By Zuzana Prochazka
Catalina 385: The American Way
Catalina keeps tradition and functionality in mind with their new 5 Series and the 385.
“The new Catalina 385 looks like a boat should look,” said Tony Duni, as we headed out for out test sail on the fourth new boat in the all-new Catalina 5 Series. Duni is president of Heritage Yacht Sales in Newport Beach, California, and he was commenting on Catalina’s bucking of the current industry trend toward beamy, angular, Euro-styled production boats, most of which look identical. Catalina chief designer Gerry Douglas launched his new design concept with the introduction of the first model, the 445, followed by the 315 and the Catalina 355.
Douglas started with a clean sheet of paper when he set out to create a new design standard for the company. His goal was to create a low maintenance, comfortable boat that would look good and sail well. The result was what Alvah Simon has called “a return to reason” with a vessel of moderate freeboard but good volume, a reasonable beam so she fits in a standard slip, a boat that sails fast but is safe in all the traditional measurements. Once the basic specs were down, Douglas loaded up the boat with the kind of well-laid out systems and thoughtful details that owners will appreciate for years to come.
The 385 displaces 15,500 pounds and has the option of a deep fin or a shoal draft lead keel. She has a low cabin profile, a long waterline, a moderate 13-foot beam, and much lower freeboard (and therefore windage) than her predecessor, the 375, so she’s sleek and even fast-looking. Like the 445, the 385 is built from a three-piece mold with a transom that is actually part of the hull mold rather than the deck mold—which eliminates a vulnerable joint and makes the hull stronger. Also, like her sisters, the 385 has a watertight StrikeZone compartment, a space below the anchor locker that is completely filled with foam and designed to reduce the risk of grounding or hitting a submerged object.
There are forward and aft lower shrouds and in-line uppers that allow for tight sheeting angles and good upwind performance. Added safety comes in the form of twin backstays that terminate independently at the masthead and make for more headroom at the helm. A removable bowsprit forward can be stowed in the anchor locker and makes flying a gennaker a snap. On deck, an aluminum toe rail provides options for securing blocks. And the 28” stanchions are a return to sanity, because they’re higher than on other production boats and add a real element of safety.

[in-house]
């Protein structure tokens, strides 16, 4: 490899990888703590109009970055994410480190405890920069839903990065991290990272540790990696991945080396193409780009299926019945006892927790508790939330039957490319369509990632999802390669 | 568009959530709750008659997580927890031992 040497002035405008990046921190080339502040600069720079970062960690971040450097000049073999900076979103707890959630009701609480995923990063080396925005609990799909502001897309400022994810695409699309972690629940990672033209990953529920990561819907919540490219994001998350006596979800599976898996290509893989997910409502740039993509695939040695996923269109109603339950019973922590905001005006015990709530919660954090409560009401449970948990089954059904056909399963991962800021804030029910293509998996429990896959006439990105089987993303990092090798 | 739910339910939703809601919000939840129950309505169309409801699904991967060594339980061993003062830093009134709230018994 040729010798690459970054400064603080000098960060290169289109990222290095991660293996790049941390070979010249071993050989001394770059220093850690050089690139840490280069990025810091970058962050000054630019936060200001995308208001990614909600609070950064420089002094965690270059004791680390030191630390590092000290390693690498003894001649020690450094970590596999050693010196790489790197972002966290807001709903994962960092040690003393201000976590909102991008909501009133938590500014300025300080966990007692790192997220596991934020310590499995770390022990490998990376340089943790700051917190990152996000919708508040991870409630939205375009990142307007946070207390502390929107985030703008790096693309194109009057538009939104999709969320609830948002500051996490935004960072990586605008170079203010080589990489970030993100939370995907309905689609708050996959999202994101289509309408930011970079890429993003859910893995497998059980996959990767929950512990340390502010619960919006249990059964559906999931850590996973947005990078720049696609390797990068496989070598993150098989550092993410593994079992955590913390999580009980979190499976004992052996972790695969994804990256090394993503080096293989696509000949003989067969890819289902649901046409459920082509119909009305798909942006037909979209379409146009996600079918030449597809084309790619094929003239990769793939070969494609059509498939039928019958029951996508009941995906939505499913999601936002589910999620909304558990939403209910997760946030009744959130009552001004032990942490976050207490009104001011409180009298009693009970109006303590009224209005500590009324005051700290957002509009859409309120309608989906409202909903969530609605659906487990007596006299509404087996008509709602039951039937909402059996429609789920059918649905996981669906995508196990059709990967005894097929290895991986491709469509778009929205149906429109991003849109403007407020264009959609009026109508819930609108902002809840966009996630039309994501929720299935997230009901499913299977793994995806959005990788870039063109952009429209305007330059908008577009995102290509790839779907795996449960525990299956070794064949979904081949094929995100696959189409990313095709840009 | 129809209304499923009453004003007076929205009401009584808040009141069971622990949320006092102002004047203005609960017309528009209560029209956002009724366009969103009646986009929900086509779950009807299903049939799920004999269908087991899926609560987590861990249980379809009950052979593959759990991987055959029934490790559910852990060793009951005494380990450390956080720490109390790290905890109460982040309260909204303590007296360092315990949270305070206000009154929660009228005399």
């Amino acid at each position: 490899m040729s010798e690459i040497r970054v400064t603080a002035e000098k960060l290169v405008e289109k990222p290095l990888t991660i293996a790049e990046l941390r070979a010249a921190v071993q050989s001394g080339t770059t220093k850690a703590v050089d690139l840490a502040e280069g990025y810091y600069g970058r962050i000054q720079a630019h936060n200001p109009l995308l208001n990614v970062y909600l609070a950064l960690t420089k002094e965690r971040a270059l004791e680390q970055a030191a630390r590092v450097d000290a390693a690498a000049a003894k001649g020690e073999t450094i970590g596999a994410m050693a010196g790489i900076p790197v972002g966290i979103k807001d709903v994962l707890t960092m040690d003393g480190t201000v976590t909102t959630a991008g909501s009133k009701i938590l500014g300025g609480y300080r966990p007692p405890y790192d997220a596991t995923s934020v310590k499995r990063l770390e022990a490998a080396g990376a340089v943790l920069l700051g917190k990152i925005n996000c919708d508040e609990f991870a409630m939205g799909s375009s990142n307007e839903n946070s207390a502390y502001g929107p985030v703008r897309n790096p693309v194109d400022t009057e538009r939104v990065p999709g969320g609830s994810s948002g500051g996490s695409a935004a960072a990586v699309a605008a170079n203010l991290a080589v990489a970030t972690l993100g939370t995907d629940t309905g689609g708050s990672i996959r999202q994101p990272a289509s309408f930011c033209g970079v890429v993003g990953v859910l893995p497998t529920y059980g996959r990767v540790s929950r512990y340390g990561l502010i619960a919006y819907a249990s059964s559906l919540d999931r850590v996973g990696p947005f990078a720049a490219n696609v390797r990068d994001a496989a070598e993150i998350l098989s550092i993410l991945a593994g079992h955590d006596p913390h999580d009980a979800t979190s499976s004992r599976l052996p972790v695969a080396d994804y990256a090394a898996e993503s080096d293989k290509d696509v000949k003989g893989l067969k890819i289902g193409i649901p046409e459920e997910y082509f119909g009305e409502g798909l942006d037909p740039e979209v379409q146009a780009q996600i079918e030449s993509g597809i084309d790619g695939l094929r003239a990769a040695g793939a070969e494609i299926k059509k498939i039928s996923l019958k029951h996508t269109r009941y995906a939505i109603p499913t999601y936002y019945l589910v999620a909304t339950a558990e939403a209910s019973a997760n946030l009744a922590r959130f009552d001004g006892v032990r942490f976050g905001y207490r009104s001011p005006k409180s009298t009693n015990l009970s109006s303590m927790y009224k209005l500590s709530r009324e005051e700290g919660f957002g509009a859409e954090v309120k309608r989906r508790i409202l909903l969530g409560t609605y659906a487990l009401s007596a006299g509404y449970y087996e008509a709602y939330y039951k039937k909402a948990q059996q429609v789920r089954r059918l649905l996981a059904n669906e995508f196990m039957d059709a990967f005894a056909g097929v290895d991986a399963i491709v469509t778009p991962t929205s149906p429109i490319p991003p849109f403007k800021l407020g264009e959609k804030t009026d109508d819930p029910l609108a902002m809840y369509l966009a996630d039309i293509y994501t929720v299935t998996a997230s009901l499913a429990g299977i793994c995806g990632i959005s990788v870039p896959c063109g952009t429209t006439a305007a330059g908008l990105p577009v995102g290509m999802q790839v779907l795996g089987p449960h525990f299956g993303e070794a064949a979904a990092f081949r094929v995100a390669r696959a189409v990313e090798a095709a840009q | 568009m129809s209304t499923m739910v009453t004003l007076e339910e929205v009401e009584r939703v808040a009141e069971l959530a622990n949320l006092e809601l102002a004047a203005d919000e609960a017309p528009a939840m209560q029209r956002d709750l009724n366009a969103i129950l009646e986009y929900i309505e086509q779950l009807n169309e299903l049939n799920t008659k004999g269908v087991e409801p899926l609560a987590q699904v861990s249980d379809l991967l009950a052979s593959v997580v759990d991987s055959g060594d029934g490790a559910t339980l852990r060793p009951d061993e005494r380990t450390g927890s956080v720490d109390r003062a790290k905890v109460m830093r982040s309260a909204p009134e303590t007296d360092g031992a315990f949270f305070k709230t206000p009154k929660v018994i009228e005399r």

As on all Catalinas, the T-shaped cockpit is huge. Angled benches, an insulated folding table, and the walkthrough transom that leads to an ample swimstep combine to make the cockpit very functional and liveable. A nine-inch bridge deck will keep the interior dry even if a wave comes aboard, and the folding wheel makes room when moving from the swimstep forward to the companionway.
Below, the 385 shares common features with her sister designs as well. The master cabin is forward with a queen-sized island berth that has an articulating mattress, with an electric ram at the head so you can adjust it to read or watch TV at a comfortable angle. There’s a private entrance to the enormous head, which has a very spacious separate shower stall and a glass vessel-style sink.
The saloon has 6’ 6” headroom, which is a lot given how low she looks from the outside. A port side L-shaped settee is fronted by an optional quad-leaf folding table that accommodates a sizeable dinner party or shrinks neatly to provide more room in the cabin. The settee forms the seat to the aft-facing nav station, which has a dedicated laptop bin built-in. Across to starboard, two seats with a small cocktail table can be converted to a straight settee for an additional sea berth.